GERMAN EXPRESSIONISM THEMES: CITY LIFE
City LifeBack to all Themes
Berlin, the capital and largest city—and, after 1910, the seat of the burgeoning Expressionist movement—came in particular to embody this intoxicating paradox, wherein unparalleled freedoms and opportunities were offset by disaffection, “neurosis,” and sensory overstimulation.
As a result of an intensely rapid period of industrialization in the 19th century, German cities experienced an explosion in size and population density between German unification, in 1871, and 1910. The Expressionists approached the modern city with ambivalence. On the one hand, they recognized the dehumanizing and alienating effects of an urban lifestyle. Yet at the same time, they celebrated the excitement and vitality of its bustling pace and multifarious attractions.
The modern city offered an unparalleled richness of new experiences—and places to encounter new people. Klinger set his tale of sexual desire at Berlin's Central Skating Rink, which had recently opened and provided fresh opportunities for fun, both chaste and erotic.
Schmidt-Rottluff constructs a dynamic interpretation of a nighttime view of a residential street through color and energized, geometric planes. He was influenced by the vibrating, dynamically fractured forms of the Italian Futurists, whose work he saw at an exhibition in Berlin.
Meidner highlights the anonymous and utilitarian aspects of the city, the very aspects that distinguished it from the small town where he grew up. He later recalled the hours he spent with friends wandering Berlin at night, writing, "We were 28 years old then and had a lot of endurance, which had not even run out by the time the sun came up.... We were so much in love with the city."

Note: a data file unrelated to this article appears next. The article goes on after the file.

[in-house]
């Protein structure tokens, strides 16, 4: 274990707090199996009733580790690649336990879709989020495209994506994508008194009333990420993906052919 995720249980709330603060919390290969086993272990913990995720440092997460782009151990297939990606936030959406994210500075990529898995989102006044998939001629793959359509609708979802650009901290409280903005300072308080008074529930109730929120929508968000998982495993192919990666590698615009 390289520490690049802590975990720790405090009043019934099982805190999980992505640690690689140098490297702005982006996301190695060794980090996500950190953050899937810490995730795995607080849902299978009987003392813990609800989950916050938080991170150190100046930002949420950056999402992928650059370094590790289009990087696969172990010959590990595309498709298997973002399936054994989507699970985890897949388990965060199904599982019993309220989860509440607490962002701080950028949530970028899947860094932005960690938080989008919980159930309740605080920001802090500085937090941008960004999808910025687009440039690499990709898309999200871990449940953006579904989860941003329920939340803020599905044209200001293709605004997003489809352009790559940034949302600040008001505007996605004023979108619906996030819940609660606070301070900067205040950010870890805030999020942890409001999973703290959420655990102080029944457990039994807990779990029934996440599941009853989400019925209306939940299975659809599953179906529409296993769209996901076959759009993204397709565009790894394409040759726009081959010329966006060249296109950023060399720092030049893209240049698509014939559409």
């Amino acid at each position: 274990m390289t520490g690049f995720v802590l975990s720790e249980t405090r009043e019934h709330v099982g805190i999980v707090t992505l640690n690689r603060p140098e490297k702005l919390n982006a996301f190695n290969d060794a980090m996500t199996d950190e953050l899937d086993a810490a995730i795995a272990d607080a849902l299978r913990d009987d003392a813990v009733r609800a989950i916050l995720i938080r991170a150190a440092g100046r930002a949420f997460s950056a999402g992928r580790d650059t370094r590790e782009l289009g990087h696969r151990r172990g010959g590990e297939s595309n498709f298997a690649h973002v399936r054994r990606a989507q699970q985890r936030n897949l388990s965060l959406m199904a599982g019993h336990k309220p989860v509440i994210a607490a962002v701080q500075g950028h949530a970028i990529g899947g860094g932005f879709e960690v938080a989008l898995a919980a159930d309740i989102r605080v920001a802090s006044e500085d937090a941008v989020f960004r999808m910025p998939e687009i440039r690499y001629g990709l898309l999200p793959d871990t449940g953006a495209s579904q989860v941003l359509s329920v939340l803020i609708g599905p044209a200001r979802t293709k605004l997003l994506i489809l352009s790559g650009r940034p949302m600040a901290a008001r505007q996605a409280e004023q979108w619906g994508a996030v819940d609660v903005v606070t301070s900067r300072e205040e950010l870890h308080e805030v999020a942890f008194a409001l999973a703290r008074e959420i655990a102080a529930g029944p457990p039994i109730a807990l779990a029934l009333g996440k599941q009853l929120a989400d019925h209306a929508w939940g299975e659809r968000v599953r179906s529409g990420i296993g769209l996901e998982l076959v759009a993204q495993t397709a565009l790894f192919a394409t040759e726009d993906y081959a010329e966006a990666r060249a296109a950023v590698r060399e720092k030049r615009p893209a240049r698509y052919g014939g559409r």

In a city where everything is for sale, decadently dressed prostitutes prowl for their next customer. Kirchner's street scene emphasizes the intoxicating modernity of Berlin through garish colors, which give the entire composition the tint of artificial light, and jagged and energized planes, suggestive of the city's fast-paced tempo.
For Grosz, Berlin in 1917 was a place as hellish as the battlefield. Bathed in shades of fiery red, flame blue, and rich purple, buildings topple and streets buckle. Tilted on a diagonal, Grosz's composition reinforces the social upheaval and moral breakdown that occurred during the war years. He plots a zigzag tour through the city's debauchery.
(1916–17), dated 1917
By contrast, Beckmann shows the mundane aspects of everyday city life. On a bustling street, a woman yawns while others hurry along. Beckmann shows mere flashes of life; mirroring the experience of passing by strangers on the street, he gives no sense of their goals or destination.
(1920, dated 1921, published 1922)
Dix exploited the graphic contrast of black and white to suggest the clamor of an illuminated nighttime populated by clanging streetcars, prowling animals, and striding prostitutes.
(1920/21, published 1921)
In this image Grosz contrasts the lives of the wealthy and the working class. In the early morning hours, the well-fed men play cards and indulge in excesses of alcohol and women at a brothel. At the same time, workers march off to a long day at the factory.
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